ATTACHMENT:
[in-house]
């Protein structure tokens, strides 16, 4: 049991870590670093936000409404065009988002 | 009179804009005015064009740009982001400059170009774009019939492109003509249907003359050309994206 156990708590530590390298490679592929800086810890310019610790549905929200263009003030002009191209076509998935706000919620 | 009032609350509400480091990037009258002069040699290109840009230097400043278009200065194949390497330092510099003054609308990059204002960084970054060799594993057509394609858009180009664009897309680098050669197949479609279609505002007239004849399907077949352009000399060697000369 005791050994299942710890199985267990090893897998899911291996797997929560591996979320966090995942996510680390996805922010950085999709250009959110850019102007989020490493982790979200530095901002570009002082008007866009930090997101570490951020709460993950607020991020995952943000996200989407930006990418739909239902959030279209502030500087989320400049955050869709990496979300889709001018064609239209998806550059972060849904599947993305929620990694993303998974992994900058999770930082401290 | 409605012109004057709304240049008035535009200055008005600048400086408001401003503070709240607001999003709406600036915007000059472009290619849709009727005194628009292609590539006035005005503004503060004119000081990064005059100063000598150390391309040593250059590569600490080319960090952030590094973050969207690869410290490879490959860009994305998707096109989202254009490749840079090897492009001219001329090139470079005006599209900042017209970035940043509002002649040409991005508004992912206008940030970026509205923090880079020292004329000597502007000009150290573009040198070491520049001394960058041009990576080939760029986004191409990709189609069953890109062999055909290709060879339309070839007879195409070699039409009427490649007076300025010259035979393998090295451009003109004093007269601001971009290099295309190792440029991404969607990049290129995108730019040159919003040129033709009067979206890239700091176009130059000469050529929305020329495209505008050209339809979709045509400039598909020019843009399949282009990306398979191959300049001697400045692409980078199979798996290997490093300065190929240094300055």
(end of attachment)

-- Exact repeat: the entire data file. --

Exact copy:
[in-house]
């Protein structure tokens, strides 16, 4: 049991870590670093936000409404065009988002 | 009179804009005015064009740009982001400059170009774009019939492109003509249907003359050309994206 156990708590530590390298490679592929800086810890310019610790549905929200263009003030002009191209076509998935706000919620 | 009032609350509400480091990037009258002069040699290109840009230097400043278009200065194949390497330092510099003054609308990059204002960084970054060799594993057509394609858009180009664009897309680098050669197949479609279609505002007239004849399907077949352009000399060697000369 005791050994299942710890199985267990090893897998899911291996797997929560591996979320966090995942996510680390996805922010950085999709250009959110850019102007989020490493982790979200530095901002570009002082008007866009930090997101570490951020709460993950607020991020995952943000996200989407930006990418739909239902959030279209502030500087989320400049955050869709990496979300889709001018064609239209998806550059972060849904599947993305929620990694993303998974992994900058999770930082401290 | 409605012109004057709304240049008035535009200055008005600048400086408001401003503070709240607001999003709406600036915007000059472009290619849709009727005194628009292609590539006035005005503004503060004119000081990064005059100063000598150390391309040593250059590569600490080319960090952030590094973050969207690869410290490879490959860009994305998707096109989202254009490749840079090897492009001219001329090139470079005006599209900042017209970035940043509002002649040409991005508004992912206008940030970026509205923090880079020292004329000597502007000009150290573009040198070491520049001394960058041009990576080939760029986004191409990709189609069953890109062999055909290709060879339309070839007879195409070699039409009427490649007076300025010259035979393998090295451009003109004093007269601001971009290099295309190792440029991404969607990049290129995108730019040159919003040129033709009067979206890239700091176009130059000469050529929305020329495209505008050209339809979709045509400039598909020019843009399949282009990306398979191959300049001697400045692409980078199979798996290997490093300065190929240094300055």